Zimbabwe has been administering vaccines from China, India and Russia; and President Emmerson Mnangagwa has said non-Zimbabweans can get vaccinated for a token fee. Vaccination is free for citizens and residents.
South Africa has vaccinated 2,7 million, while in Zimbabwe, 764,248 people had received the first dose and 534,906 had received the second as at June 28. However, vaccine access per capita is higher in Zimbabwe than in South Africa.
A report by Ignite Media says, “A South African travel agent is reportedly making a killing by bringing South Africans to Zimbabwe for COVID-19 vaccination in a scheme that involves some government officials and a local private hospital.
“The Boyz Travel Merchants is charging R8,423 (about US$590) per individual for their clients to travel to Harare to get the jabs from a private hospital, HealthPoint, in Belgravia. Boyz Travel Merchants representative Jan Engelbrecht Klitzke said they had been running the scheme until last Saturday when they received a notice from HealthPoint that they were taking a break of up to two weeks due to a shortage of COVID-19 vaccines in Zimbabwe.
“Klitzke said their programme mainly targeted tourists who wanted to be inoculated. A COVID-19 jab at HealthPoint costs US$100 per shot, according to Boyz Travel. An administrator at HealthPoint confirmed that they had been administering the vaccine to foreigners.”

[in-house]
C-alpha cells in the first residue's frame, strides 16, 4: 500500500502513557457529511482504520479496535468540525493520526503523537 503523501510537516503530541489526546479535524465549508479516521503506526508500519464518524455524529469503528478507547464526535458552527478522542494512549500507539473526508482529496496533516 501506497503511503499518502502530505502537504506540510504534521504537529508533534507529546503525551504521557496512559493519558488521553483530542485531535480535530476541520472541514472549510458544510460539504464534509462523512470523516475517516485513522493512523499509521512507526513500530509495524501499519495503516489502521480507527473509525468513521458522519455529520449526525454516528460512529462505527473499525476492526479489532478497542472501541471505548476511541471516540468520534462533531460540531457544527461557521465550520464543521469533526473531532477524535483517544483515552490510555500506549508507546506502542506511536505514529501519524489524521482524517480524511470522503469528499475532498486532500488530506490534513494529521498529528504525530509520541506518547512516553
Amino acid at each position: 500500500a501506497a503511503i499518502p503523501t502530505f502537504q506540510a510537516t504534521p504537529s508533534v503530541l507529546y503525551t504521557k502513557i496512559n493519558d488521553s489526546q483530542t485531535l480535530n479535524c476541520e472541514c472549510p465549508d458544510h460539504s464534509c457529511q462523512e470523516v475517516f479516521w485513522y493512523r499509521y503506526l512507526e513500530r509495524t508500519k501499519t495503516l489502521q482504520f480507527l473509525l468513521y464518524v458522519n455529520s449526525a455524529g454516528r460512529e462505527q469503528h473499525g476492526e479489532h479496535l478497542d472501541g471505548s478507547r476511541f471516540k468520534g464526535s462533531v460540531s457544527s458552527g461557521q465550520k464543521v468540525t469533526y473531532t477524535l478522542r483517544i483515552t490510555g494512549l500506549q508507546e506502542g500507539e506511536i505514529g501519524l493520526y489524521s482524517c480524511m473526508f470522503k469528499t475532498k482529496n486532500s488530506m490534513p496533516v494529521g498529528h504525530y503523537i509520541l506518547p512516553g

Zimbabwe has since that time taken delivery of another 500,000 doses of vaccines, with another two million expected this week.
The country is on course to availing 10 million vaccines, which are sufficient for attainment of herd immunity by year-end.
Finance Minister Professor Mthuli Ncube last Saturday said, “We have received 500,000 today, by end of next week we will receive another two million, two weeks after that we want to bring another 1,5 million. We want to carry on so that by end of August we bring in another 3,5 million vaccines again from China.